Between 12 and 13 August 2014, a total of 152 new cases of Ebola virus disease (laboratory-confirmed, probable, and suspect cases) as well as 76 deaths were reported from Guinea, Liberia, Nigeria and Sierra Leone.
This brings the total cases and deaths due to EVD to 2,127 and 1,145, respectively.
On 8 August, the World Health Organization declared the outbreak of Ebola Virus Disease (EVD) evolving in West Africa a Public Health Emergency of International Concern (PHEIC).
On 11 August, a WHO panel reached consensus ”that it is ethical to offer unproven interventions with as yet unknown efficacy and adverse effects, as potential treatment or prevention”.
On 14 August 2014, WHO issued a statement that “Staff at the outbreak sites see evidence that the numbers of reported cases and deaths vastly underestimate the magnitude of the outbreak.”
Yesterday, WHO also reiterated its position that the risk of transmission of Ebola virus disease during air travel remains low.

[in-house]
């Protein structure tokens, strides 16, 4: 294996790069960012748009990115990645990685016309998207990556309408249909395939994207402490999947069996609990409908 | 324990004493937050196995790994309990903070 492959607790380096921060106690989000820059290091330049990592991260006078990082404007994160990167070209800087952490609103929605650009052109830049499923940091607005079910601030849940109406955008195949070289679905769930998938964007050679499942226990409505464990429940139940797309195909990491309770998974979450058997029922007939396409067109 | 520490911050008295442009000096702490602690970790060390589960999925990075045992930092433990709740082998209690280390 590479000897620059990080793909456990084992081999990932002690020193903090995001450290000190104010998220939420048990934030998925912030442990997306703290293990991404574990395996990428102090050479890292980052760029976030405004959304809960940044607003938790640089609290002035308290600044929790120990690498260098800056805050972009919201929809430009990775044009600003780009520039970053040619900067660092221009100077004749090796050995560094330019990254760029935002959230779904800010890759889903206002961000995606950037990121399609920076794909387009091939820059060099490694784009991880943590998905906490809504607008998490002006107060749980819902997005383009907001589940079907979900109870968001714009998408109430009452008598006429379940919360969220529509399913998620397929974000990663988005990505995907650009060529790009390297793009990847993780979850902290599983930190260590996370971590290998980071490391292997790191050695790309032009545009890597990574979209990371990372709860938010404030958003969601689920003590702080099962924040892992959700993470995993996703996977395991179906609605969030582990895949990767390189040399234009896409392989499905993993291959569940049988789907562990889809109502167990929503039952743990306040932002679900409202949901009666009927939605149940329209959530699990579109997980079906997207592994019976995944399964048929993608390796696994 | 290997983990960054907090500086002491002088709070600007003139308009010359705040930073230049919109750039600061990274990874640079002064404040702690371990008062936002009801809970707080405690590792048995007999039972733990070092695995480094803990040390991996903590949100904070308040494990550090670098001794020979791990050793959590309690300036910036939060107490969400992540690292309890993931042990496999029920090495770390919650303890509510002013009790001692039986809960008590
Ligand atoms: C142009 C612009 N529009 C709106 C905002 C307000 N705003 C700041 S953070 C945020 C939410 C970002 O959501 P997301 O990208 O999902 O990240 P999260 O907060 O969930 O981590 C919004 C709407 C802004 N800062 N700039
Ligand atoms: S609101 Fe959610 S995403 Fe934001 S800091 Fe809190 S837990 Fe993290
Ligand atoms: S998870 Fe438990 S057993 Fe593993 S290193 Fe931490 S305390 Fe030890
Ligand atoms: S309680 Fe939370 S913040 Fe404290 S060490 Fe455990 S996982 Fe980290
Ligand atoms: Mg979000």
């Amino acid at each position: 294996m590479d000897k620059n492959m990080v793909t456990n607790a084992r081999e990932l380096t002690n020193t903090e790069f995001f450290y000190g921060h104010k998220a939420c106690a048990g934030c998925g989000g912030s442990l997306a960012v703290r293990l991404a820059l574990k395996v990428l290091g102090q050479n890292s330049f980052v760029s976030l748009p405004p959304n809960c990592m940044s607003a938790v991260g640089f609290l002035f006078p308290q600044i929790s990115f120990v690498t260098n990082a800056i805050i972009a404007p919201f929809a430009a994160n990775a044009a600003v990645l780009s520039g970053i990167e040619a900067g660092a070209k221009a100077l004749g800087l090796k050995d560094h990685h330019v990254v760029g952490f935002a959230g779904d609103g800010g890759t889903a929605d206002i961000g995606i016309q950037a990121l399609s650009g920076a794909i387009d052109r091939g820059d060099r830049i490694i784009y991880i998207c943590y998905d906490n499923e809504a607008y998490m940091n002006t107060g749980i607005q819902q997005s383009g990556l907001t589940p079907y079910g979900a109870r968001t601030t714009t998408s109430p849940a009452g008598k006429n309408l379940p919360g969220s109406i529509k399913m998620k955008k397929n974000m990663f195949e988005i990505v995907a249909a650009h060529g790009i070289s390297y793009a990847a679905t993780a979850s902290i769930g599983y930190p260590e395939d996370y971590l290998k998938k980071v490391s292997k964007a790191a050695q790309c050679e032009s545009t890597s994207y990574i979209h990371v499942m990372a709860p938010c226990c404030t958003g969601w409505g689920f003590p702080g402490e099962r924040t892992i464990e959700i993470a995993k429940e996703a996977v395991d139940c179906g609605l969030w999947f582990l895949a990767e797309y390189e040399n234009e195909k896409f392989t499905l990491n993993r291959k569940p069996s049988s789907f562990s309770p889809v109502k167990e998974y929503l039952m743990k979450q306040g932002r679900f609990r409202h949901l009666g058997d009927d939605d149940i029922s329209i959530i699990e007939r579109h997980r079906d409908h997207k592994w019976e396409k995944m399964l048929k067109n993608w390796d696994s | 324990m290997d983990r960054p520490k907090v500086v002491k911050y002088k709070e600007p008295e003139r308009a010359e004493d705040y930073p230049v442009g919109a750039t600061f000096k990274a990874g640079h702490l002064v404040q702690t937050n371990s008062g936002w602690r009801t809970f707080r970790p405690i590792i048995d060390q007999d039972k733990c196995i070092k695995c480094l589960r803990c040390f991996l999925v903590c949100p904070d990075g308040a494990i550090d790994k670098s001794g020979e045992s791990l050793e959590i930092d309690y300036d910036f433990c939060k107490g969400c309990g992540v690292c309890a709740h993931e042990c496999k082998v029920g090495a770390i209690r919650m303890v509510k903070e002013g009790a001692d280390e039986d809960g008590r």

“Unlike infections such as influenza or tuberculosis, Ebola is not airborne,” says Dr Isabelle Nuttall, Director of WHO Global Capacity Alert and Response. “It can only be transmitted by direct contact with the body fluids of a person who is sick with the disease.”
On the small chance that someone on the plane is sick with Ebola, the likelihood of other passengers and crew having contact with their body fluids is even smaller. Usually when someone is sick with Ebola, they are so unwell that they cannot travel. WHO is therefore advising against travel bans to and from affected countries.
“Because the risk of Ebola transmission on airplanes is so low, WHO does not consider air transport hubs at high risk for further spread of Ebola,” says Dr Nuttall. For more infectious disease news and information, visit and “like” the Infectious Disease News Facebook page